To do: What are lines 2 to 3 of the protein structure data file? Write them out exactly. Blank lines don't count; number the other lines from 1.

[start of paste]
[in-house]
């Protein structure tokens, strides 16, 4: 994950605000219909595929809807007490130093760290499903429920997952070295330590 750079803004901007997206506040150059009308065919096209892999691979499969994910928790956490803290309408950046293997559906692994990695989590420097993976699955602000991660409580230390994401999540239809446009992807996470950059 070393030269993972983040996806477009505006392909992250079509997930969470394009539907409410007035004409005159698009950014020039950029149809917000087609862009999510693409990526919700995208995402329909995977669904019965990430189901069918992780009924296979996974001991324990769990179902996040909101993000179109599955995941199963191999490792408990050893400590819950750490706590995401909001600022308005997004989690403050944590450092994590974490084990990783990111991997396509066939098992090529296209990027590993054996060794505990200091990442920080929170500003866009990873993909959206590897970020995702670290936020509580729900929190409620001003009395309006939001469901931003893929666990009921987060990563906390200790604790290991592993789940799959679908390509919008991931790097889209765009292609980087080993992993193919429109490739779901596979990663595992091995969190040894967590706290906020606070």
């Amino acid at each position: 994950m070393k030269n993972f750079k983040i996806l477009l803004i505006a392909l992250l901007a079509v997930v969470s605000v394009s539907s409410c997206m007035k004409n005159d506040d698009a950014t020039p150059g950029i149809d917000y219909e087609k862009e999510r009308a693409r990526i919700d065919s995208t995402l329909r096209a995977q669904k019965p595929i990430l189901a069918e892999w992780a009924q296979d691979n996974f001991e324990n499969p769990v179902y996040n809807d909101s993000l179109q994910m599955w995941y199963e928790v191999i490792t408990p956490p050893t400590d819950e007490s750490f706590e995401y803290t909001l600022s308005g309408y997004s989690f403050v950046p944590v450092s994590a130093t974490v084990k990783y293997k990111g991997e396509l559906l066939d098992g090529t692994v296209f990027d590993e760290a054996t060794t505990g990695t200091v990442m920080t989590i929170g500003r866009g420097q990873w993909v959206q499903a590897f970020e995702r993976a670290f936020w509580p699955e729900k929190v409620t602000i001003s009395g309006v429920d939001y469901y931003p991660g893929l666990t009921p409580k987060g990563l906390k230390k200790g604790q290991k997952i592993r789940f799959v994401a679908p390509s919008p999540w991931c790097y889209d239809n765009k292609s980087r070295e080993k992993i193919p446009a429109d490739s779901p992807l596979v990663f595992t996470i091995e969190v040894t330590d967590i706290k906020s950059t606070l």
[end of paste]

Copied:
């Protein structure tokens, strides 16, 4: 994950605000219909595929809807007490130093760290499903429920997952070295330590 750079803004901007997206506040150059009308065919096209892999691979499969994910928790956490803290309408950046293997559906692994990695989590420097993976699955602000991660409580230390994401999540239809446009992807996470950059 070393030269993972983040996806477009505006392909992250079509997930969470394009539907409410007035004409005159698009950014020039950029149809917000087609862009999510693409990526919700995208995402329909995977669904019965990430189901069918992780009924296979996974001991324990769990179902996040909101993000179109599955995941199963191999490792408990050893400590819950750490706590995401909001600022308005997004989690403050944590450092994590974490084990990783990111991997396509066939098992090529296209990027590993054996060794505990200091990442920080929170500003866009990873993909959206590897970020995702670290936020509580729900929190409620001003009395309006939001469901931003893929666990009921987060990563906390200790604790290991592993789940799959679908390509919008991931790097889209765009292609980087080993992993193919429109490739779901596979990663595992091995969190040894967590706290906020606070």
């Amino acid at each position: 994950m070393k030269n993972f750079k983040i996806l477009l803004i505006a392909l992250l901007a079509v997930v969470s605000v394009s539907s409410c997206m007035k004409n005159d506040d698009a950014t020039p150059g950029i149809d917000y219909e087609k862009e999510r009308a693409r990526i919700d065919s995208t995402l329909r096209a995977q669904k019965p595929i990430l189901a069918e892999w992780a009924q296979d691979n996974f001991e324990n499969p769990v179902y996040n809807d909101s993000l179109q994910m599955w995941y199963e928790v191999i490792t408990p956490p050893t400590d819950e007490s750490f706590e995401y803290t909001l600022s308005g309408y997004s989690f403050v950046p944590v450092s994590a130093t974490v084990k990783y293997k990111g991997e396509l559906l066939d098992g090529t692994v296209f990027d590993e760290a054996t060794t505990g990695t200091v990442m920080t989590i929170g500003r866009g420097q990873w993909v959206q499903a590897f970020e995702r993976a670290f936020w509580p699955e729900k929190v409620t602000i001003s009395g309006v429920d939001y469901y931003p991660g893929l666990t009921p409580k987060g990563l906390k230390k200790g604790q290991k997952i592993r789940f799959v994401a679908p390509s919008p999540w991931c790097y889209d239809n765009k292609s980087r070295e080993k992993i193919p446009a429109d490739s779901p992807l596979v990663f595992t996470i091995e969190v040894t330590d967590i706290k906020s950059t606070l």